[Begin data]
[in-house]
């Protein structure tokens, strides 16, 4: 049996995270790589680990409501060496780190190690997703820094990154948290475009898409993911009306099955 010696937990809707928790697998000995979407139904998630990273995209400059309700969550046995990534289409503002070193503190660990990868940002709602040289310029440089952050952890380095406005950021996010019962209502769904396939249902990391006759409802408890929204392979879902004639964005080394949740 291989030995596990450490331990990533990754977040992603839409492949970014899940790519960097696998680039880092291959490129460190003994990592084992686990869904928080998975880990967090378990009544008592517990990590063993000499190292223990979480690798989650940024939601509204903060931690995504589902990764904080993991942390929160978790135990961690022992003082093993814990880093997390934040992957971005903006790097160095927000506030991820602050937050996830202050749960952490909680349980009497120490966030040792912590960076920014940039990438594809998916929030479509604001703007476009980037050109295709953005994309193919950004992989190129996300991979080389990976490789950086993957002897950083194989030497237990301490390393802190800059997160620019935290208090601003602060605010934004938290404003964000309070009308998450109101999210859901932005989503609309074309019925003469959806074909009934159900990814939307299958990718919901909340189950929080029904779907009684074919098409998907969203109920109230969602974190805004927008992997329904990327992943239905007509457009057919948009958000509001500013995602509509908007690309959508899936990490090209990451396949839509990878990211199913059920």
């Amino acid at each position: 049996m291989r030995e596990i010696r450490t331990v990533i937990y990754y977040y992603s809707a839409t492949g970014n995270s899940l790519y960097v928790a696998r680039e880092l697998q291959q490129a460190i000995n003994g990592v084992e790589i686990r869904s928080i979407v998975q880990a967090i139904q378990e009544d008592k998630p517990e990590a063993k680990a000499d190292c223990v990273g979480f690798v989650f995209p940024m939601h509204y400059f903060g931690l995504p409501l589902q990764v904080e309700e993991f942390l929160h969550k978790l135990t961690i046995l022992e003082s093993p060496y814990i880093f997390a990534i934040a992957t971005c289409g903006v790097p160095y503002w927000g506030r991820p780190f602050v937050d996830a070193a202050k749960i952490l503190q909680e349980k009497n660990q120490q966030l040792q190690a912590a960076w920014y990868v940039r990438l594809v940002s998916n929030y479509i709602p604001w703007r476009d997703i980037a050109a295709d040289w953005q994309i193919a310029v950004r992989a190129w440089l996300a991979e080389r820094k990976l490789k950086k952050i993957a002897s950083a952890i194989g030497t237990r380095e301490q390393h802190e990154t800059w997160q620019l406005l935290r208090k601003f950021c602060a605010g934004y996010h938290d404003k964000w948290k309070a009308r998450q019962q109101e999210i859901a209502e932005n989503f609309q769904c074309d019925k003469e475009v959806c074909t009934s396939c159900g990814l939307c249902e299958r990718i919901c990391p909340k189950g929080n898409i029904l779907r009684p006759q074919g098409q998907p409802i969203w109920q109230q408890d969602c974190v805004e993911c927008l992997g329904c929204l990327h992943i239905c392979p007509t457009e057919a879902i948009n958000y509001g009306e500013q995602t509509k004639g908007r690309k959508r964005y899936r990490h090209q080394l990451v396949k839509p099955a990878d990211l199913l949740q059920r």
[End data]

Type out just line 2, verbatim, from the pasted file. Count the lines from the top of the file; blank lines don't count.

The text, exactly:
């Protein structure tokens, strides 16, 4: 049996995270790589680990409501060496780190190690997703820094990154948290475009898409993911009306099955 010696937990809707928790697998000995979407139904998630990273995209400059309700969550046995990534289409503002070193503190660990990868940002709602040289310029440089952050952890380095406005950021996010019962209502769904396939249902990391006759409802408890929204392979879902004639964005080394949740 291989030995596990450490331990990533990754977040992603839409492949970014899940790519960097696998680039880092291959490129460190003994990592084992686990869904928080998975880990967090378990009544008592517990990590063993000499190292223990979480690798989650940024939601509204903060931690995504589902990764904080993991942390929160978790135990961690022992003082093993814990880093997390934040992957971005903006790097160095927000506030991820602050937050996830202050749960952490909680349980009497120490966030040792912590960076920014940039990438594809998916929030479509604001703007476009980037050109295709953005994309193919950004992989190129996300991979080389990976490789950086993957002897950083194989030497237990301490390393802190800059997160620019935290208090601003602060605010934004938290404003964000309070009308998450109101999210859901932005989503609309074309019925003469959806074909009934159900990814939307299958990718919901909340189950929080029904779907009684074919098409998907969203109920109230969602974190805004927008992997329904990327992943239905007509457009057919948009958000509001500013995602509509908007690309959508899936990490090209990451396949839509990878990211199913059920």